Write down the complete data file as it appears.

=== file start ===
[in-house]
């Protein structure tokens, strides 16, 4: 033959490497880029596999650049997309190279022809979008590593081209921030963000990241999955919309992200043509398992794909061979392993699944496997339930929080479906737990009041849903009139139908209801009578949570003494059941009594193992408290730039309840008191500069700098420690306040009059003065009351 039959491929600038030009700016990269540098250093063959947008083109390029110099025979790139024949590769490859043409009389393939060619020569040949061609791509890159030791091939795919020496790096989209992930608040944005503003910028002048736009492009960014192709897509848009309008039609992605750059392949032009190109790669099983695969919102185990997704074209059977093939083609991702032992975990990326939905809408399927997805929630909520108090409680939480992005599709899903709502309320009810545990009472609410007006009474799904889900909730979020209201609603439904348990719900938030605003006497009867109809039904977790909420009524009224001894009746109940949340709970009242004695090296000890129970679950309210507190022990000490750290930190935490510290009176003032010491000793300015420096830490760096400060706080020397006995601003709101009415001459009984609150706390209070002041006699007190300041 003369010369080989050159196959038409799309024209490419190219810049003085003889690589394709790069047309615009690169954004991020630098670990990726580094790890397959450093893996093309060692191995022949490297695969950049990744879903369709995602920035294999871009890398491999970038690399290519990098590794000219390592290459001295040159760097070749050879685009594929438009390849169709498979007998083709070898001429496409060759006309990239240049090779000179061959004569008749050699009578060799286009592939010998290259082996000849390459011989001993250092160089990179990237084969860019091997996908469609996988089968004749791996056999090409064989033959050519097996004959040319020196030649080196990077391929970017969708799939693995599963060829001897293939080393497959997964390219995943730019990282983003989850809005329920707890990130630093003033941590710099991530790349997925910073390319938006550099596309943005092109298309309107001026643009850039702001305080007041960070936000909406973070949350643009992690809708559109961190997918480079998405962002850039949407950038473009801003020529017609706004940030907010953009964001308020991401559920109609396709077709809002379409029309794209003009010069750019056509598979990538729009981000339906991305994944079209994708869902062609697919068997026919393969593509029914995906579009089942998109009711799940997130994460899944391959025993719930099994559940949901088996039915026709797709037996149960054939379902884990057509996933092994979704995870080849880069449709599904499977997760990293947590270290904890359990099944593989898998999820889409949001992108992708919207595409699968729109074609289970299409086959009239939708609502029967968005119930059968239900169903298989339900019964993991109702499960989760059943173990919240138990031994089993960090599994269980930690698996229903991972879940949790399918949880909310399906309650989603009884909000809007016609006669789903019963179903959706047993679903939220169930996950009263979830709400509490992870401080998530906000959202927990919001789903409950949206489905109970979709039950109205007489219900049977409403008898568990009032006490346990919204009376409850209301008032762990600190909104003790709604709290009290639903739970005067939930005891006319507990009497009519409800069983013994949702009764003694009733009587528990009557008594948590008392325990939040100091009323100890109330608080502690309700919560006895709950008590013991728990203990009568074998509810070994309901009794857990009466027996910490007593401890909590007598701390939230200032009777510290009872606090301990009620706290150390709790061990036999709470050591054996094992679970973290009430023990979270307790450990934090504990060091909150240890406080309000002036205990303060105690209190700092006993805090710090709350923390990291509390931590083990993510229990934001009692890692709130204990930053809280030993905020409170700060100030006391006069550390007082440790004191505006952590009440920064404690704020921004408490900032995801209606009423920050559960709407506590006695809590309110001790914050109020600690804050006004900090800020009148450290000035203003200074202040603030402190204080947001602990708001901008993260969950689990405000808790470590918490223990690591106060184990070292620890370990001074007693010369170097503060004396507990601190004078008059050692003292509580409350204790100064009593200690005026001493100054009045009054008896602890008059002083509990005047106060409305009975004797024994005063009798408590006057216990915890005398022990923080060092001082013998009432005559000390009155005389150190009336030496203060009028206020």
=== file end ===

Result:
[in-house]
């Protein structure tokens, strides 16, 4: 033959490497880029596999650049997309190279022809979008590593081209921030963000990241999955919309992200043509398992794909061979392993699944496997339930929080479906737990009041849903009139139908209801009578949570003494059941009594193992408290730039309840008191500069700098420690306040009059003065009351 039959491929600038030009700016990269540098250093063959947008083109390029110099025979790139024949590769490859043409009389393939060619020569040949061609791509890159030791091939795919020496790096989209992930608040944005503003910028002048736009492009960014192709897509848009309008039609992605750059392949032009190109790669099983695969919102185990997704074209059977093939083609991702032992975990990326939905809408399927997805929630909520108090409680939480992005599709899903709502309320009810545990009472609410007006009474799904889900909730979020209201609603439904348990719900938030605003006497009867109809039904977790909420009524009224001894009746109940949340709970009242004695090296000890129970679950309210507190022990000490750290930190935490510290009176003032010491000793300015420096830490760096400060706080020397006995601003709101009415001459009984609150706390209070002041006699007190300041 003369010369080989050159196959038409799309024209490419190219810049003085003889690589394709790069047309615009690169954004991020630098670990990726580094790890397959450093893996093309060692191995022949490297695969950049990744879903369709995602920035294999871009890398491999970038690399290519990098590794000219390592290459001295040159760097070749050879685009594929438009390849169709498979007998083709070898001429496409060759006309990239240049090779000179061959004569008749050699009578060799286009592939010998290259082996000849390459011989001993250092160089990179990237084969860019091997996908469609996988089968004749791996056999090409064989033959050519097996004959040319020196030649080196990077391929970017969708799939693995599963060829001897293939080393497959997964390219995943730019990282983003989850809005329920707890990130630093003033941590710099991530790349997925910073390319938006550099596309943005092109298309309107001026643009850039702001305080007041960070936000909406973070949350643009992690809708559109961190997918480079998405962002850039949407950038473009801003020529017609706004940030907010953009964001308020991401559920109609396709077709809002379409029309794209003009010069750019056509598979990538729009981000339906991305994944079209994708869902062609697919068997026919393969593509029914995906579009089942998109009711799940997130994460899944391959025993719930099994559940949901088996039915026709797709037996149960054939379902884990057509996933092994979704995870080849880069449709599904499977997760990293947590270290904890359990099944593989898998999820889409949001992108992708919207595409699968729109074609289970299409086959009239939708609502029967968005119930059968239900169903298989339900019964993991109702499960989760059943173990919240138990031994089993960090599994269980930690698996229903991972879940949790399918949880909310399906309650989603009884909000809007016609006669789903019963179903959706047993679903939220169930996950009263979830709400509490992870401080998530906000959202927990919001789903409950949206489905109970979709039950109205007489219900049977409403008898568990009032006490346990919204009376409850209301008032762990600190909104003790709604709290009290639903739970005067939930005891006319507990009497009519409800069983013994949702009764003694009733009587528990009557008594948590008392325990939040100091009323100890109330608080502690309700919560006895709950008590013991728990203990009568074998509810070994309901009794857990009466027996910490007593401890909590007598701390939230200032009777510290009872606090301990009620706290150390709790061990036999709470050591054996094992679970973290009430023990979270307790450990934090504990060091909150240890406080309000002036205990303060105690209190700092006993805090710090709350923390990291509390931590083990993510229990934001009692890692709130204990930053809280030993905020409170700060100030006391006069550390007082440790004191505006952590009440920064404690704020921004408490900032995801209606009423920050559960709407506590006695809590309110001790914050109020600690804050006004900090800020009148450290000035203003200074202040603030402190204080947001602990708001901008993260969950689990405000808790470590918490223990690591106060184990070292620890370990001074007693010369170097503060004396507990601190004078008059050692003292509580409350204790100064009593200690005026001493100054009045009054008896602890008059002083509990005047106060409305009975004797024994005063009798408590006057216990915890005398022990923080060092001082013998009432005559000390009155005389150190009336030496203060009028206020």